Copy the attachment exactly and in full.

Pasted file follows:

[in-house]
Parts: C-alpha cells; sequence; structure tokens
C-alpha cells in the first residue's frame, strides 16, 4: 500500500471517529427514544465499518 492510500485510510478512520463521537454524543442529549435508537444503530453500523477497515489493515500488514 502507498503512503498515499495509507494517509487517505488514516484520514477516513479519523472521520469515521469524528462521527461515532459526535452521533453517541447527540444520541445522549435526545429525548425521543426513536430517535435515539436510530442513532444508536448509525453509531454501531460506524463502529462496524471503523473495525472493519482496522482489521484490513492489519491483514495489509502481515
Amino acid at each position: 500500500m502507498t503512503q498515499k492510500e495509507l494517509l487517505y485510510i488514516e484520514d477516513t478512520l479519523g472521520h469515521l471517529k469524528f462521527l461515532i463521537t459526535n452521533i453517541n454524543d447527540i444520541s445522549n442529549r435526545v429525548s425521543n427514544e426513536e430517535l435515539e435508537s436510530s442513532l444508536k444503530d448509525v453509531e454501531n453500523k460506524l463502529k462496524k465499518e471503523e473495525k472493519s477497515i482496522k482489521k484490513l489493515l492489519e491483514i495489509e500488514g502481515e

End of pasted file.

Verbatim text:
[in-house]
Parts: C-alpha cells; sequence; structure tokens
C-alpha cells in the first residue's frame, strides 16, 4: 500500500471517529427514544465499518 492510500485510510478512520463521537454524543442529549435508537444503530453500523477497515489493515500488514 502507498503512503498515499495509507494517509487517505488514516484520514477516513479519523472521520469515521469524528462521527461515532459526535452521533453517541447527540444520541445522549435526545429525548425521543426513536430517535435515539436510530442513532444508536448509525453509531454501531460506524463502529462496524471503523473495525472493519482496522482489521484490513492489519491483514495489509502481515
Amino acid at each position: 500500500m502507498t503512503q498515499k492510500e495509507l494517509l487517505y485510510i488514516e484520514d477516513t478512520l479519523g472521520h469515521l471517529k469524528f462521527l461515532i463521537t459526535n452521533i453517541n454524543d447527540i444520541s445522549n442529549r435526545v429525548s425521543n427514544e426513536e430517535l435515539e435508537s436510530s442513532l444508536k444503530d448509525v453509531e454501531n453500523k460506524l463502529k462496524k465499518e471503523e473495525k472493519s477497515i482496522k482489521k484490513l489493515l492489519e491483514i495489509e500488514g502481515e